Abu Dhabi residents gauge new taxi fare hike
Residents are complaining about the almost 43 per cent hike
Abu Dhabi - The meter will start at Dh5 for the day and Dh5.50 at night, as per the new tariff
Commuters are in for a rough ride after the increase in Abu Dhabi taxi fares.
Residents are complaining about the almost 43 per cent hike on the metre starting charge - from Dh3.5 to Dh5 - and with the minimum fare set at Dh12, it's set to dig a hole in their pockets.
The meter will start at Dh5 for the day and Dh5.50 at night, as per the new tariff.
The current meter is Dh3.5 during the day and Dh4 after 10pm. The current charge per kilometre is Dh1.6 during the day and Dh1.69 at night, while the new fees will go up to Dh1.82 for day and night rides.
"I rely on taxis for my daily commute to office. A one-way trip costs Dh6 from my home to office. But paying Dh12 for every trip means my commuting expenses will double," said Sudeep Thambi, a sales executive.
Mohanad Al Mashaat, an expat from the US, said he heavily relies on getting around the city by taxis almost every day. "I usually choose to take a cab instead of driving around because it means not worrying about spending a lot of time finding parking spots or receiving tickets." He said the new taxi fares would also means he'll have to think twice about taking a cab to get to Dubai.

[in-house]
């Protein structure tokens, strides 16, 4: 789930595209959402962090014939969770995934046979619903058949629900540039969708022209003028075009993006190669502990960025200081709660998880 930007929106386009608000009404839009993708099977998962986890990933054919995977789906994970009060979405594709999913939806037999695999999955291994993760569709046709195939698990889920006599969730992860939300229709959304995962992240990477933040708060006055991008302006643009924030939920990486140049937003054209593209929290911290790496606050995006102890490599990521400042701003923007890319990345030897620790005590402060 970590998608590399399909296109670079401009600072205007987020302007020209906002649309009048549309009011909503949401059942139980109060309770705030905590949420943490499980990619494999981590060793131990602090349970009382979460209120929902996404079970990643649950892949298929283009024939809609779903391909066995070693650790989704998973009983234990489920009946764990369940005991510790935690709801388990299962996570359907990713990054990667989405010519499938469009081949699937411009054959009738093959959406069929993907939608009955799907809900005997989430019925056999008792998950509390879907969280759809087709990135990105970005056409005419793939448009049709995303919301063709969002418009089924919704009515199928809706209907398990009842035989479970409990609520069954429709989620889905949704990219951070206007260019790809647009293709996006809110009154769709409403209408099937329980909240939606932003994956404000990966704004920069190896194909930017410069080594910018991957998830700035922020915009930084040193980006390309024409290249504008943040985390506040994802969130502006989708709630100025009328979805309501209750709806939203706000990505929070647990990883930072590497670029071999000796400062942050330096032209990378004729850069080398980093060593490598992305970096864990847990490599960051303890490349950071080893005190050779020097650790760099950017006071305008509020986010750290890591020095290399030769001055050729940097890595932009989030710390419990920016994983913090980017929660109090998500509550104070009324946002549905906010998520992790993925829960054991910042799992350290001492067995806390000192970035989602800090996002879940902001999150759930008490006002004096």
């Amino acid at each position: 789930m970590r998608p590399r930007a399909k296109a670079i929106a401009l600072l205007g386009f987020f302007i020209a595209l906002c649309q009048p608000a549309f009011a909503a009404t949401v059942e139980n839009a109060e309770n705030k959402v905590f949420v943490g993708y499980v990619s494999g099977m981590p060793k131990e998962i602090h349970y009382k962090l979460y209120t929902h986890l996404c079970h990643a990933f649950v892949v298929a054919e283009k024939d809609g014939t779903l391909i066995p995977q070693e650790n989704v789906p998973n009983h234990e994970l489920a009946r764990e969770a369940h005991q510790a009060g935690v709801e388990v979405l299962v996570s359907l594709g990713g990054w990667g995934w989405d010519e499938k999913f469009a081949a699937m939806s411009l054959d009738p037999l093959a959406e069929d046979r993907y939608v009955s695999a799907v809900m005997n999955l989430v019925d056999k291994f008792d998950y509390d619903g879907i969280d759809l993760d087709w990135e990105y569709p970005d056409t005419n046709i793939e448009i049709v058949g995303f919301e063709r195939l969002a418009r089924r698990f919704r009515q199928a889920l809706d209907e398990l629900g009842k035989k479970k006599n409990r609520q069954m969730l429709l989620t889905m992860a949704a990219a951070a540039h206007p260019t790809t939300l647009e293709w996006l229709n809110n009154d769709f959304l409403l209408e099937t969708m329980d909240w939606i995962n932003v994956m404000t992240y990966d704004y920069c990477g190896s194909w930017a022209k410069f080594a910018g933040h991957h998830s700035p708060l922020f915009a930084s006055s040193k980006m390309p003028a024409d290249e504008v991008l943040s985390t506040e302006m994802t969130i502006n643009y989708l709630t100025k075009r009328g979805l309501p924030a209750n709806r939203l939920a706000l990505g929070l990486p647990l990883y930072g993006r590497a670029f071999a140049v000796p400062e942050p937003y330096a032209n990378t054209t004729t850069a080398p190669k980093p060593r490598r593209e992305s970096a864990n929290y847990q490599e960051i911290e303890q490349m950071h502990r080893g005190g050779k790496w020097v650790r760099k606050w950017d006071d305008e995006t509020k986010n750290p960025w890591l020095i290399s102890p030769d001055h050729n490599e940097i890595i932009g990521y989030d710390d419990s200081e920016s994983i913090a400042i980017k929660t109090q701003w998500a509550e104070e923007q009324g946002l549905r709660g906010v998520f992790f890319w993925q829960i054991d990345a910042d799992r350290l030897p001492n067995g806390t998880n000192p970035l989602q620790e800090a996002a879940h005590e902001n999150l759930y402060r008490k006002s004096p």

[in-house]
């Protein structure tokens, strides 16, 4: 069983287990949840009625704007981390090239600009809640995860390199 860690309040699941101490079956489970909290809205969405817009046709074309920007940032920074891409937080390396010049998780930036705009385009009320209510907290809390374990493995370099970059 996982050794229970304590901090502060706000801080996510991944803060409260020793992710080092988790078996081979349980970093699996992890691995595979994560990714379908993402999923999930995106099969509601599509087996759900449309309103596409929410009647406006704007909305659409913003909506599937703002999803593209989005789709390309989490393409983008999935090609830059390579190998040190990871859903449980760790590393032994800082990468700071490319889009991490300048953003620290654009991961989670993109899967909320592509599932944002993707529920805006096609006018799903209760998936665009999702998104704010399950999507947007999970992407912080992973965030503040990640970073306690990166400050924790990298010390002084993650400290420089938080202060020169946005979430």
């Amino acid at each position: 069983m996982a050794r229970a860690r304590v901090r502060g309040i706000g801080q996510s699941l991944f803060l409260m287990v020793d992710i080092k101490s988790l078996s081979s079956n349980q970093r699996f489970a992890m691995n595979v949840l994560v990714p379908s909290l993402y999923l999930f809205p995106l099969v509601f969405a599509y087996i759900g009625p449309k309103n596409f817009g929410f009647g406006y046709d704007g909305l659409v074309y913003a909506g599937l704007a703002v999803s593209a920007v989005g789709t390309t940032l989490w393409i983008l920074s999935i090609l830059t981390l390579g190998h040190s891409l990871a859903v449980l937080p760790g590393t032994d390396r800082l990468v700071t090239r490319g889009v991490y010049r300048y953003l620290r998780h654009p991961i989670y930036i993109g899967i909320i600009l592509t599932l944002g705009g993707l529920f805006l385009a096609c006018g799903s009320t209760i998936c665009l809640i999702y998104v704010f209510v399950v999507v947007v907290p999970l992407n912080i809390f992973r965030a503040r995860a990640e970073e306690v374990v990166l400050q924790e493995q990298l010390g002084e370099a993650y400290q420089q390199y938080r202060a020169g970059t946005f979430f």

"I usually travel to Dubai couple of times a week. But with the new fares, the trip might end up costing me well over Dh300 for each way and Dh600 return."
As per the new fares, booking fees through Abu Dhabi's taxi regulator (TransAD) mobile application or the call centre will also go up from Dh3 to Dh4 during the day (6am-10pm) and Dh4 to Dh5 at night. However, the waiting fee will remain the same at Dh0.50 per minute. At airports, however, the meter for a van that starts at Dh25 and a sedan at Dh20 remains unchanged.
The new Decision No. 44 for the year 2017 was issued by Dr Mubarak Ahmed Al Muhairi, General Secretary of the Abu Dhabi Executive Council, and will be implemented a month after publication in the Official Gazette.
The hike is the first in five years. Last time TransAd - now called Integrated Transport Centre - raised prices was in May 2012.
Residents say they will be hesitant to spend more money on trips. Shahad Hashim, an expat from New Zealand, said although she is not keen on seeing living expenditures increase, taxi fares in the UAE are still relatively cheaper than many parts of the world. "Taxi fares in New Zealand, for instance, are triple the amount we pay here, so the local fares are still affordable," said the 30-year-old.
An Ethiopian taxi driver said his company may increase salaries to Dh2,500 on the condition that drivers meet a minimum target of Dh250 a day. "Our current basic salary is Dh800, plus a commission of 24 per cent. "For us, a commission is good enough, because if I make Dh3,000 a day, I get a good commission. But once the new rule is in place, we will only receive the basic salary if we make Dh250 a day."
If you do not meet the Dh250 a day, you get nothing."